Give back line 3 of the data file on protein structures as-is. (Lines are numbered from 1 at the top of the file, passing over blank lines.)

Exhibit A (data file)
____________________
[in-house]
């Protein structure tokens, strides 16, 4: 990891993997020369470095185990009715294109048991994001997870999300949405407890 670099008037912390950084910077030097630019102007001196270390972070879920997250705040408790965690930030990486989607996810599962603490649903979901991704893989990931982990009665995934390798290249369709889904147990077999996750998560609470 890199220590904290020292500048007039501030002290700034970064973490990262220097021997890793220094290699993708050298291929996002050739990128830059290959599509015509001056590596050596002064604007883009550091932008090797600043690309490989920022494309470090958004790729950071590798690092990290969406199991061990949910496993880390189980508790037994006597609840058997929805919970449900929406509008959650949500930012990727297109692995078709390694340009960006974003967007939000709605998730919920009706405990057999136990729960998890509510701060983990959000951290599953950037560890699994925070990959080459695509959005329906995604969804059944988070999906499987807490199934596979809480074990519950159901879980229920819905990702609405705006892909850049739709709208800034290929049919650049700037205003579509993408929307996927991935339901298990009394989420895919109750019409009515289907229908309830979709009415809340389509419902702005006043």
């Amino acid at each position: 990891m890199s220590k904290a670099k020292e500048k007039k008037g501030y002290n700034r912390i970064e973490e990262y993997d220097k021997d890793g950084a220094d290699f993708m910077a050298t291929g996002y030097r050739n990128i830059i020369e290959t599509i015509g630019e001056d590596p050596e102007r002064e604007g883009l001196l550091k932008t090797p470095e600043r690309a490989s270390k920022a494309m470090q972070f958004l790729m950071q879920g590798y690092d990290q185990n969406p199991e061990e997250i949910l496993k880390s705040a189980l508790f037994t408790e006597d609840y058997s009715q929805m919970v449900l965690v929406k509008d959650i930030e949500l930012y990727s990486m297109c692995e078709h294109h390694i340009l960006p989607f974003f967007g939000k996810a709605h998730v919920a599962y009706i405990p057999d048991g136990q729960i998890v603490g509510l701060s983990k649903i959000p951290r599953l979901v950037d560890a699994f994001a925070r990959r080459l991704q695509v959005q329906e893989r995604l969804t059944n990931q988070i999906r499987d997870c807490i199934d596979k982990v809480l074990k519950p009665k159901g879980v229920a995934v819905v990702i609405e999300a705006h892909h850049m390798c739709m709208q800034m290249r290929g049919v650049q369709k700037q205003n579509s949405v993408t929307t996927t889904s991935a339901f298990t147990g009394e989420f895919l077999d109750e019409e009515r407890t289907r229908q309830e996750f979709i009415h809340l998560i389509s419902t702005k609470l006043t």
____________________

């Amino acid at each position: 990891m890199s220590k904290a670099k020292e500048k007039k008037g501030y002290n700034r912390i970064e973490e990262y993997d220097k021997d890793g950084a220094d290699f993708m910077a050298t291929g996002y030097r050739n990128i830059i020369e290959t599509i015509g630019e001056d590596p050596e102007r002064e604007g883009l001196l550091k932008t090797p470095e600043r690309a490989s270390k920022a494309m470090q972070f958004l790729m950071q879920g590798y690092d990290q185990n969406p199991e061990e997250i949910l496993k880390s705040a189980l508790f037994t408790e006597d609840y058997s009715q929805m919970v449900l965690v929406k509008d959650i930030e949500l930012y990727s990486m297109c692995e078709h294109h390694i340009l960006p989607f974003f967007g939000k996810a709605h998730v919920a599962y009706i405990p057999d048991g136990q729960i998890v603490g509510l701060s983990k649903i959000p951290r599953l979901v950037d560890a699994f994001a925070r990959r080459l991704q695509v959005q329906e893989r995604l969804t059944n990931q988070i999906r499987d997870c807490i199934d596979k982990v809480l074990k519950p009665k159901g879980v229920a995934v819905v990702i609405e999300a705006h892909h850049m390798c739709m709208q800034m290249r290929g049919v650049q369709k700037q205003n579509s949405v993408t929307t996927t889904s991935a339901f298990t147990g009394e989420f895919l077999d109750e019409e009515r407890t289907r229908q309830e996750f979709i009415h809340l998560i389509s419902t702005k609470l006043t």